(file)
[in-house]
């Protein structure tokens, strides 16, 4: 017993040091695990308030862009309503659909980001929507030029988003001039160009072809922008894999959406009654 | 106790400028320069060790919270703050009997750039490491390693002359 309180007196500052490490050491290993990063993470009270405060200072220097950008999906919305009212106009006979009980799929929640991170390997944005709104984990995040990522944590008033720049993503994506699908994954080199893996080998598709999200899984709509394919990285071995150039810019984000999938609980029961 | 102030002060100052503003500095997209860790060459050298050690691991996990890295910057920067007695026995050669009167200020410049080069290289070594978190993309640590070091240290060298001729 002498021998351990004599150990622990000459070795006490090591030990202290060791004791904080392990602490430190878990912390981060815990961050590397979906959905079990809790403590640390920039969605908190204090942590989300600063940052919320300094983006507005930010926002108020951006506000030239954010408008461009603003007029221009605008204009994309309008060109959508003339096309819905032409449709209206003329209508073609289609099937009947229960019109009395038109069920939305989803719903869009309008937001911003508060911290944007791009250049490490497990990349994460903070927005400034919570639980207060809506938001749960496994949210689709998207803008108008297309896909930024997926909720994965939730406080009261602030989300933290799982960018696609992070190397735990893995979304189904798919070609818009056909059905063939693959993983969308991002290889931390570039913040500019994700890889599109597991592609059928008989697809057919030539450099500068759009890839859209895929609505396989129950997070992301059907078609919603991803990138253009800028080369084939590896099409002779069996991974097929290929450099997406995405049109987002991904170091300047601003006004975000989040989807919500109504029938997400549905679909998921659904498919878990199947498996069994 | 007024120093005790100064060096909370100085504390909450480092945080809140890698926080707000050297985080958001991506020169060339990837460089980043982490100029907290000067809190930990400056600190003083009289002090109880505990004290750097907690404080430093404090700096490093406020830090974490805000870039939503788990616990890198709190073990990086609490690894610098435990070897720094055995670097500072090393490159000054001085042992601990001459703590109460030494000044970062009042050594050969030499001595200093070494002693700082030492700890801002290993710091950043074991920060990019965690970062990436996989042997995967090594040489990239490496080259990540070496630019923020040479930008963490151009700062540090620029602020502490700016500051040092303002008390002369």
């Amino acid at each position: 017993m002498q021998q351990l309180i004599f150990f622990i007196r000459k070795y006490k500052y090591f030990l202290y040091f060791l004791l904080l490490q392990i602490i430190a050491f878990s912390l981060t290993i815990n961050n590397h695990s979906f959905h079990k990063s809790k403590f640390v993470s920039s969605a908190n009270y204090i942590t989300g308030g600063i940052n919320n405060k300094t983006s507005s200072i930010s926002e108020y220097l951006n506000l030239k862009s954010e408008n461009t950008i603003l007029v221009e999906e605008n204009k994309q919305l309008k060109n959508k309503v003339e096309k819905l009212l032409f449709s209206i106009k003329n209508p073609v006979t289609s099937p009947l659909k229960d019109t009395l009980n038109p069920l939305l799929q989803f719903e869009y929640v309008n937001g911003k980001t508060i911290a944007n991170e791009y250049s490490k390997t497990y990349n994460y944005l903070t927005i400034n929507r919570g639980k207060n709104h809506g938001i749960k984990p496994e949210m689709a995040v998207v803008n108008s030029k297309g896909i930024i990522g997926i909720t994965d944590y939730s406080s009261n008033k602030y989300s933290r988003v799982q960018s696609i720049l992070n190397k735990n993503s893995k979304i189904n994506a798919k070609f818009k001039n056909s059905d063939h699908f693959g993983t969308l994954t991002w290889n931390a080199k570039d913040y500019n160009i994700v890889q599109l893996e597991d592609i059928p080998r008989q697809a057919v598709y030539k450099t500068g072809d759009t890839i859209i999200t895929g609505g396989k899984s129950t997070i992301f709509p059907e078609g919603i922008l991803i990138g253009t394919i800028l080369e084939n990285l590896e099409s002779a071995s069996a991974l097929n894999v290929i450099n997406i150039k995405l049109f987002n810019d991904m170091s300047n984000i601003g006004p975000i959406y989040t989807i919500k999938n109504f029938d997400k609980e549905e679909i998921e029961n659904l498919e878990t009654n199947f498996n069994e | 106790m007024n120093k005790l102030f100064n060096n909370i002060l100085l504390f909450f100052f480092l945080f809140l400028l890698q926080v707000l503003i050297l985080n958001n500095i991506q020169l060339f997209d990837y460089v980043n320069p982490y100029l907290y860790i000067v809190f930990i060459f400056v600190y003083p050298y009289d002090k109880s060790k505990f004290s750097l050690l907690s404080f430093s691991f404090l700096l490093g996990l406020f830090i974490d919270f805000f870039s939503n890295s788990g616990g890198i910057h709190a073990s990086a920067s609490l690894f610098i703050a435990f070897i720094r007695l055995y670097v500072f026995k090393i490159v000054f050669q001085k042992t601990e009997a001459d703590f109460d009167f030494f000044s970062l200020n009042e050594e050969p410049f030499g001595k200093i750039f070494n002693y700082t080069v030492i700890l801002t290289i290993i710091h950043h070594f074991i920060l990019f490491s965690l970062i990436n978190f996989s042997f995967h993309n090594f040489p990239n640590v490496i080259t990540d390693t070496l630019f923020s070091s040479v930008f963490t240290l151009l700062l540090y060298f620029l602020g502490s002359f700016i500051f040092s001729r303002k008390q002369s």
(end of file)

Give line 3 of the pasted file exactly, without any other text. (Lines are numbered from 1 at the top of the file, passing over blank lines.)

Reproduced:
């Amino acid at each position: 017993m002498q021998q351990l309180i004599f150990f622990i007196r000459k070795y006490k500052y090591f030990l202290y040091f060791l004791l904080l490490q392990i602490i430190a050491f878990s912390l981060t290993i815990n961050n590397h695990s979906f959905h079990k990063s809790k403590f640390v993470s920039s969605a908190n009270y204090i942590t989300g308030g600063i940052n919320n405060k300094t983006s507005s200072i930010s926002e108020y220097l951006n506000l030239k862009s954010e408008n461009t950008i603003l007029v221009e999906e605008n204009k994309q919305l309008k060109n959508k309503v003339e096309k819905l009212l032409f449709s209206i106009k003329n209508p073609v006979t289609s099937p009947l659909k229960d019109t009395l009980n038109p069920l939305l799929q989803f719903e869009y929640v309008n937001g911003k980001t508060i911290a944007n991170e791009y250049s490490k390997t497990y990349n994460y944005l903070t927005i400034n929507r919570g639980k207060n709104h809506g938001i749960k984990p496994e949210m689709a995040v998207v803008n108008s030029k297309g896909i930024i990522g997926i909720t994965d944590y939730s406080s009261n008033k602030y989300s933290r988003v799982q960018s696609i720049l992070n190397k735990n993503s893995k979304i189904n994506a798919k070609f818009k001039n056909s059905d063939h699908f693959g993983t969308l994954t991002w290889n931390a080199k570039d913040y500019n160009i994700v890889q599109l893996e597991d592609i059928p080998r008989q697809a057919v598709y030539k450099t500068g072809d759009t890839i859209i999200t895929g609505g396989k899984s129950t997070i992301f709509p059907e078609g919603i922008l991803i990138g253009t394919i800028l080369e084939n990285l590896e099409s002779a071995s069996a991974l097929n894999v290929i450099n997406i150039k995405l049109f987002n810019d991904m170091s300047n984000i601003g006004p975000i959406y989040t989807i919500k999938n109504f029938d997400k609980e549905e679909i998921e029961n659904l498919e878990t009654n199947f498996n069994e | 106790m007024n120093k005790l102030f100064n060096n909370i002060l100085l504390f909450f100052f480092l945080f809140l400028l890698q926080v707000l503003i050297l985080n958001n500095i991506q020169l060339f997209d990837y460089v980043n320069p982490y100029l907290y860790i000067v809190f930990i060459f400056v600190y003083p050298y009289d002090k109880s060790k505990f004290s750097l050690l907690s404080f430093s691991f404090l700096l490093g996990l406020f830090i974490d919270f805000f870039s939503n890295s788990g616990g890198i910057h709190a073990s990086a920067s609490l690894f610098i703050a435990f070897i720094r007695l055995y670097v500072f026995k090393i490159v000054f050669q001085k042992t601990e009997a001459d703590f109460d009167f030494f000044s970062l200020n009042e050594e050969p410049f030499g001595k200093i750039f070494n002693y700082t080069v030492i700890l801002t290289i290993i710091h950043h070594f074991i920060l990019f490491s965690l970062i990436n978190f996989s042997f995967h993309n090594f040489p990239n640590v490496i080259t990540d390693t070496l630019f923020s070091s040479v930008f963490t240290l151009l700062l540090y060298f620029l602020g502490s002359f700016i500051f040092s001729r303002k008390q002369s």